Saturday, November 12, 2005

Book Review of DRIVE: The First Quartet in San Antonio Express-News

What with the hurricane hitting right after my debut of DRIVE I wasn't able to post anything about it. Here's a review that appeared the week I arrived for my reading at Trinity University. I've got some great pics from Dr. Arturo Madrid of the after party with Elizabeth Martinez, Antonia Castaneda, Sandra Cisneros & others that I'll be scanning & posting soon. ~ LDC

Book Review: Cervantes' poetry aims to link cultures [click link to go there]

Web Posted: 10/16/2005 12:00 AM CDT

Yvette Benavides
Special to the Express-News

Drive: The First Quartet

By Lorna Dee Cervantes

Wings Press, $24.95

Some critics consider Lorna Dee Cervantes to be a confessional poet reminiscent of Anne Sexton and Sylvia Plath.

Cervantes, however, puts a finer point on that designation. The fifth-generation Californian of Mexican and American Indian (Chumash) heritage calls herself a "bridge poet."

"I'm not writing secrets or confessing sins, nor do I have a need to tell my business to the world," she said in an interview from her home in Boulder, Colo. "It's more taking on a persona."

Confessional poets construct subjectivity in relation to gender, sexuality and social roles within political, social, literary and historical contexts. Cervantes believes that Chicanos and American Indians are outside those contexts.

"Our history is not documented," she says. "Our stories are not told. Our historical stories — much less our individual stories — are not valued."

Cervantes said she discovered early on in her career that telling her story helped her to address a wider audience.

"I can go so far into myself that somehow I come out the other side into the universal," she says.

Perhaps Cervantes most important work — her first poetry collection since 1991, titled "Drive: The First Quartet" — will be published by San Antonio's Wings Press in January. The mammoth 320-page volume is in fact five books in one. "Drive" contains five separate works with very different poetic strategies: "How Far's the War?" "BIRD AVE," "Play," "Letters to David" and "Hard Drive."

"Drive" is generating a lot of buzz in the poetry community; the 50-year-old Cervantes gave a sneak preview of the work last week with a reading at the National Museum of Women in the Arts in Washington D.C.

San Antonians can get a glimpse of the new collection Tuesday when Cervantes offers a reading at Trinity University.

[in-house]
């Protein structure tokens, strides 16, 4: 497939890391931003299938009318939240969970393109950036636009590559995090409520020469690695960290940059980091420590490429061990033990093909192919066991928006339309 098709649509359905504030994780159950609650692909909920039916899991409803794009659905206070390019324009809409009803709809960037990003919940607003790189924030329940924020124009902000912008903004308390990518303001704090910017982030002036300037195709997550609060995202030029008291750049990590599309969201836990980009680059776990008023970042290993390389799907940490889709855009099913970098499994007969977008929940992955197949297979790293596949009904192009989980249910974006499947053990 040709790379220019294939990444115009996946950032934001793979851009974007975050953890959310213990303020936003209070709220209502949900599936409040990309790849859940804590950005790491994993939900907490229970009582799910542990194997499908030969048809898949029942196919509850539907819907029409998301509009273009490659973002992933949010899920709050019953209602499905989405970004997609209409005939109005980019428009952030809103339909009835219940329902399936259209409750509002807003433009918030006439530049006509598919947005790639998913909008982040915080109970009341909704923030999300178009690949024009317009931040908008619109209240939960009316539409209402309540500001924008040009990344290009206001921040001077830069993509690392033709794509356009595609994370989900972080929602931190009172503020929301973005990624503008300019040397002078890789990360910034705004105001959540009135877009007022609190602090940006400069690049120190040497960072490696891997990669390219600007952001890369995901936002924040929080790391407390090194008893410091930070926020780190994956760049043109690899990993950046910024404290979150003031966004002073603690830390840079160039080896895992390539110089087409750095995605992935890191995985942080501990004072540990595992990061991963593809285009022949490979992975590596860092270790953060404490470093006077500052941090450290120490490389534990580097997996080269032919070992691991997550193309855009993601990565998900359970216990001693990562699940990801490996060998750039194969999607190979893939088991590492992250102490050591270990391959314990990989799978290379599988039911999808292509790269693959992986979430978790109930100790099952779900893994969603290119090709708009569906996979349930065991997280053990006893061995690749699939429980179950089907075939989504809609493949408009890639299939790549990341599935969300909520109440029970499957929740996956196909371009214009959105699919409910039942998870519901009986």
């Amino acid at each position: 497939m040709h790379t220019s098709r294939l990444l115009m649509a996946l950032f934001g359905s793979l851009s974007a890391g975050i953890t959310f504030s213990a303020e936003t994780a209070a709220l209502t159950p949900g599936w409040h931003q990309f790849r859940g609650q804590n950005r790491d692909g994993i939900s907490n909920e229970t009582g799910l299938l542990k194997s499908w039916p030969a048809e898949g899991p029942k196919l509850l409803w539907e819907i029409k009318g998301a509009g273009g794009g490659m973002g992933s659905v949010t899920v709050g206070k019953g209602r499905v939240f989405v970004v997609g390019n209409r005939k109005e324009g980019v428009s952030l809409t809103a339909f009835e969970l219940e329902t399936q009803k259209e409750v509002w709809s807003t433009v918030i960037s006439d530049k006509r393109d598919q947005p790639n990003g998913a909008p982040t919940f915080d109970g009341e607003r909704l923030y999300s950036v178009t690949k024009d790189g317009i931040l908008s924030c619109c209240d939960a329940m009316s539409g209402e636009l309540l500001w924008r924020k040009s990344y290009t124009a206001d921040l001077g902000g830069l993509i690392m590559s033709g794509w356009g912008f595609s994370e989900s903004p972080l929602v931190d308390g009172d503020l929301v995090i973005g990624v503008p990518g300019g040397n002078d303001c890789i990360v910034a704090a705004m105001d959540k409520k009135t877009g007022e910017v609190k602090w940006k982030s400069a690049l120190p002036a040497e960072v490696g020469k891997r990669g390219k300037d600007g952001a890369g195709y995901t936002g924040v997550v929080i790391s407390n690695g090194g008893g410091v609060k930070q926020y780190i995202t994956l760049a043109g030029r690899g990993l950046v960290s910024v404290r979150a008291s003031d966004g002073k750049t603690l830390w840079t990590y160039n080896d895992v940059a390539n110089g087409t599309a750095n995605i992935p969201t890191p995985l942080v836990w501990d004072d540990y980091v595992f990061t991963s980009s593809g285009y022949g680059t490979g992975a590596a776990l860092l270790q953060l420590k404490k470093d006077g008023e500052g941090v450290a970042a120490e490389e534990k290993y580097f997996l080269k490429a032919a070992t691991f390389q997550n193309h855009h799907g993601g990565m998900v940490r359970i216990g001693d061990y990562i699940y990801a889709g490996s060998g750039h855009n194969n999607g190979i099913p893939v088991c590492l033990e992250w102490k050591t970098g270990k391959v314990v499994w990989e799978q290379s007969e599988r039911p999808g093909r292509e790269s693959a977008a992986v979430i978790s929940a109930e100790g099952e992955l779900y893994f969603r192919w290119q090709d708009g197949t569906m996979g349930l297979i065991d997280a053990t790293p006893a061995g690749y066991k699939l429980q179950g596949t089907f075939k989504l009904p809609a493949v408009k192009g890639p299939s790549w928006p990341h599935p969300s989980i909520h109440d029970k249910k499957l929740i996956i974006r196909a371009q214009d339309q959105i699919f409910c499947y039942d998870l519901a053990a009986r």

In April, a special limited edition of numbered, signed and specially bound books in handmade wooden boxes will be available through Wings Press. The special editions are in keeping with Cervantes' vision of the book and her desire to present each of the five books as an individual work.

That kind of artistic freedom is what led Cervantes to choose Wings Press for this long-awaited publication.

"Wings Press allowed me to design my own book and to see it through," says Cervantes.

Perhaps it's payback. In 1976, Cervantes established Mango, a small press which published the first works of Sandra Cisneros, Alberto Rios and others.

She began her career in the early 1970s and is known as the first female poet to be recognized during the Chicano Movimiento. Before long, she was winning mainstream prizes and fellowships, not just those limited to Latino literature. Her awards and honors include a Lila Wallace/Readers Digest Writer's Award, two National Endowment for the Arts Fellowship Grants for Poetry and the Pushcart Prize. In 1993, she was named Outstanding Chicana Scholar by the National Association of Chicano Scholars.

"Cervantes helped to break down the reluctance of academe to study multicultural literature," notes Bryce Milligan, publisher of Wings Press. "This has been reflected by the fact that she is included in almost all of the relevant Norton anthologies, the mainstay of American college literature curriculum."

Cervantes last book of poetry, "From the Cables of Genocide: Poems of Love and Hunger," was published in 1991. Even so, her work has appeared in no fewer than 200 anthologies and textbooks over the last 15 years.

Cervantes has been deeply influenced by T.S. Eliot. Says Milligan, "Like many other poets of her age who grew up beneath the shadow of Eliot's 'Four Quartets,' she has had an inherent desire to respond to those great poems. Thus you can consider 'Drive' to be the first of Cervantes' own four quartets."

"You might notice that each of Eliot's 'Quartets' is considered to have five distinct movements, so that accounts for the five separate works included in 'Drive.'"

Cervantes says her poetry is about "bridging cultures, bridging languages and bridging class chasms which I think are deeper than even racial divisions."

Ironically, Cervantes doesn't drive. It's her small way of giving back to the environment, she says.

"But I love drive metaphors," she says. "I want readers to reflect on that word in their own lives."

Paraphrasing her father, a visual artist who died last spring, Cervantes believes we should all "find that inner thing that drives us — whatever it is — and let out the clutch."

And what drives Lorna Dee Cervantes? She responds instantly: "Love. That's a good engine."

Lorna Dee Cervantes will read from the forthcoming "Drive: The First Quartet" at 7 p.m. Tuesday in Trinity University's Chapman Graduate Center Auditorium.

"Drive" will be published by Wings Press Jan. 1, 2006. Advance copies may be purchased through Lorna Dee Cervantes' blog at

Yvette Benavides in an English professor at Our Lady of the Lake University.


Blogger 666poetry-finchnot said...

what a wonderful review

lorna dee / you rock

14/11/05 10:17  

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